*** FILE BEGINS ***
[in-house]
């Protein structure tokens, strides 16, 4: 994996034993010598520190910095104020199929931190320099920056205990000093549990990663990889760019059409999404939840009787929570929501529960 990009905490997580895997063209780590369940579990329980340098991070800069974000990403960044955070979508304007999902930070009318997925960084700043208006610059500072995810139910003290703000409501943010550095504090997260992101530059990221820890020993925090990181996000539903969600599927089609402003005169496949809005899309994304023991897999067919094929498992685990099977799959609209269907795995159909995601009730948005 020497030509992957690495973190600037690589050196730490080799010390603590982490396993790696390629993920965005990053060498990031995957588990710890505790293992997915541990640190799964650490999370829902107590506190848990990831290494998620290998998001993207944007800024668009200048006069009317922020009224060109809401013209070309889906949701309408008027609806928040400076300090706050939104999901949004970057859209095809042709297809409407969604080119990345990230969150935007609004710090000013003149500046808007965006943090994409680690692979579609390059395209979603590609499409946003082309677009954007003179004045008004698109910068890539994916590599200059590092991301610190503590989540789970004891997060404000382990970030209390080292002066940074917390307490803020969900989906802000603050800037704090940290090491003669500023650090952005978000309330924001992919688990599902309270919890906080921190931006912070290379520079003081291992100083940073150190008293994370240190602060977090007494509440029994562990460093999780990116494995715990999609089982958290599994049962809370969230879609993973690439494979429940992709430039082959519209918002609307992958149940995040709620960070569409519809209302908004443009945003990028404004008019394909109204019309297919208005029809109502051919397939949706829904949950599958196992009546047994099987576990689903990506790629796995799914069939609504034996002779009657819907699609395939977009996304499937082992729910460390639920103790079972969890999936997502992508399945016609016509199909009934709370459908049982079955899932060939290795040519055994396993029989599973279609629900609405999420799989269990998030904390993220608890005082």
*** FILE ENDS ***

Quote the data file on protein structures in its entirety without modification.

[in-house]
């Protein structure tokens, strides 16, 4: 994996034993010598520190910095104020199929931190320099920056205990000093549990990663990889760019059409999404939840009787929570929501529960 990009905490997580895997063209780590369940579990329980340098991070800069974000990403960044955070979508304007999902930070009318997925960084700043208006610059500072995810139910003290703000409501943010550095504090997260992101530059990221820890020993925090990181996000539903969600599927089609402003005169496949809005899309994304023991897999067919094929498992685990099977799959609209269907795995159909995601009730948005 020497030509992957690495973190600037690589050196730490080799010390603590982490396993790696390629993920965005990053060498990031995957588990710890505790293992997915541990640190799964650490999370829902107590506190848990990831290494998620290998998001993207944007800024668009200048006069009317922020009224060109809401013209070309889906949701309408008027609806928040400076300090706050939104999901949004970057859209095809042709297809409407969604080119990345990230969150935007609004710090000013003149500046808007965006943090994409680690692979579609390059395209979603590609499409946003082309677009954007003179004045008004698109910068890539994916590599200059590092991301610190503590989540789970004891997060404000382990970030209390080292002066940074917390307490803020969900989906802000603050800037704090940290090491003669500023650090952005978000309330924001992919688990599902309270919890906080921190931006912070290379520079003081291992100083940073150190008293994370240190602060977090007494509440029994562990460093999780990116494995715990999609089982958290599994049962809370969230879609993973690439494979429940992709430039082959519209918002609307992958149940995040709620960070569409519809209302908004443009945003990028404004008019394909109204019309297919208005029809109502051919397939949706829904949950599958196992009546047994099987576990689903990506790629796995799914069939609504034996002779009657819907699609395939977009996304499937082992729910460390639920103790079972969890999936997502992508399945016609016509199909009934709370459908049982079955899932060939290795040519055994396993029989599973279609629900609405999420799989269990998030904390993220608890005082």